Paul Shepard, in Nature and Madness, claims that we do not need to uproot all our social institutions, return to our initial state as hunters and gatherers, or revolt against modernism. Those philosophies, practices and lifestyles that do not meet the needs of a modern evolving society will slowly dissipate on their own, due to their ineffectiveness and limitations and without the need of an all-out global revolution.
What Shepard is saying is that if we relinquish the role of the educational system, the “mass media and the propaganda of egotistical cultural heroes”, (Bill Devall and George Sessions, p. 187) as a necessity for promoting human maturation, we can turn towards and promote the processes that will naturally bring individuals through the progression of stages to maturity, as have been discussed throughout this treatise. In this way, we might be able to forego a major cultural upheaval and still achieve the desired outcome of progressive cultural change and individual maturation and actualization. An initial step to support this process would be for individuals to assess their significant needs and truly understand that these needs are universal and must be accomplished by all other beings and entities.
Hunter and Gatherer lifestyles have been attributed as being the most effective in promoting a sense of community and encouraging and realizing viable psychological growth among its members. Although this model is not particularly applicable to modern societies, the minority tradition has many suggestions and practices for accomplishing the same goals. Smaller communities, living in harmony with nature, can comprehend and support the vital needs of the bioregion in which they live and their own needs simultaneously and solve human problems without degrading their natural surroundings.
Some attitudes that can empower this notion include: taking care of a specific place, being mind-full of one’s recreational pursuits and responses to the environment while engaging in such activities, being open to possibilities that are outside of one’s usual perceptions and participating in recreational activities without the dominant influence of our technological-industrial worldview. Letting nature be can encourage a participatory attitude without the need to dominate and exploit. Cultivating a sense of joy, appreciation, celebration and affection for one’s environment could replace the compulsion to need to have fun all the time, which has become a chronic addiction in our modern societies. Lastly, the use of rituals, celebrations and outdoor sports to express our affinity with nature increases our awareness and connectedness with the natural world and encourages ecological consciousness. Suggested activities include dancing, poetry, expressive writing, songwriting, singing, composing music, painting, photography, hiking, camping, mountaineering, climbing, sailing, canoeing, kayaking, animal watching, surfing, sun-bathing, skiing, hang gliding, cycling, bird watching and even hunting and fishing if done with respect and reverence.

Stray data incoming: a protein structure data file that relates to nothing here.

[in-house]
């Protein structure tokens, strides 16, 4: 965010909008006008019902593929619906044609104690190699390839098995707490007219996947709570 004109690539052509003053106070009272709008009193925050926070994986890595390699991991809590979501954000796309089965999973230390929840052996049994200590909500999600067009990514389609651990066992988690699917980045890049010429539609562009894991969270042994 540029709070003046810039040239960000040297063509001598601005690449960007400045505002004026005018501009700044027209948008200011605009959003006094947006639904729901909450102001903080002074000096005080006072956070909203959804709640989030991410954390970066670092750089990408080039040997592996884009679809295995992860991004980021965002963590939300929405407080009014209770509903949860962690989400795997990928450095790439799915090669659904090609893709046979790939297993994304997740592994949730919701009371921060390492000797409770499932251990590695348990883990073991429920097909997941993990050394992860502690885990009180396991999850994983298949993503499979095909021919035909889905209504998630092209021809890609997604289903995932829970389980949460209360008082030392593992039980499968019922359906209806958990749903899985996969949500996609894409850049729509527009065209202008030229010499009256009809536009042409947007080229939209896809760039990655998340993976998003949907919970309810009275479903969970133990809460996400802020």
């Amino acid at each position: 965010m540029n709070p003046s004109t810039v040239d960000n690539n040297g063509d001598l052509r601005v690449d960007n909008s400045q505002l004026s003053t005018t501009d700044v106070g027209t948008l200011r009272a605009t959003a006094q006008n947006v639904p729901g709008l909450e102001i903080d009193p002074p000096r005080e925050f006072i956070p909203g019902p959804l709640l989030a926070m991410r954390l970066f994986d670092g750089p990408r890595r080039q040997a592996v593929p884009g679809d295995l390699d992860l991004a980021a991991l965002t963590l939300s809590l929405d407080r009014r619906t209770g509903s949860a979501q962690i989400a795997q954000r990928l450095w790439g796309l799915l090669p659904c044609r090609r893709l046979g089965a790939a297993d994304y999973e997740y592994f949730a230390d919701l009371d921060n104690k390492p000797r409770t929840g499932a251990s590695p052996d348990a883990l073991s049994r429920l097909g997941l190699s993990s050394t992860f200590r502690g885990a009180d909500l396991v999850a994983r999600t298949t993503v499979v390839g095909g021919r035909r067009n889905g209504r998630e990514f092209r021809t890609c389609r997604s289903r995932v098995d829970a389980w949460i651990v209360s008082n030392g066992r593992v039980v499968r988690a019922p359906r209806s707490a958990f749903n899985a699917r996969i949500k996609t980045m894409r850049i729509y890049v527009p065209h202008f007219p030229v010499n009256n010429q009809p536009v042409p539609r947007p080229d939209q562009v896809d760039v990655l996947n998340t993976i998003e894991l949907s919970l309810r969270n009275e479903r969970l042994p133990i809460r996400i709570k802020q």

Some other ways of encouraging ecological consciousness are suggested by Dolores La Chapelle. She prescribes specific interventions for helping develop a natural curiosity and affinity for nature during each stage of the physical life cycle.
The first stage would be to expose children to natural untainted landscapes for a majority of the time during the first phase of their lives. Activities to promote connection would include swinging, touching, watching, exploring and playing.
As children aged to around nine years, they would be introduced to the larger scheme of the environment: to play in lakes, rivers, streams, oceans, forests and mountainous areas. These experiences in the second stage would allow for risk-taking, time to be alone to ponder and comprehend and time to interact with other peers. Rituals would accompany play, socialization and natural learning experiences and promote maturity.
The third stage involves teaching responsibility in respect to being helpful and caring towards one’s family, friends, the local community, the world community and the biosphere of living creatures and non-living elements.
The fourth stage introduces the concept and advantages of mortality as an acceptance of the laws of nature and evolution. Mortality allows for the continual emergence of new life and other forms of being. A sense of connectedness ensues that one will continue to exist but in other forms and in different relationships.
Deep Ecology: Living as if Nature Mattered by Bill Devall and George Sessions, 1985 by Gibbs M. Smith, Inc. Character and Culture, pp. 187-190.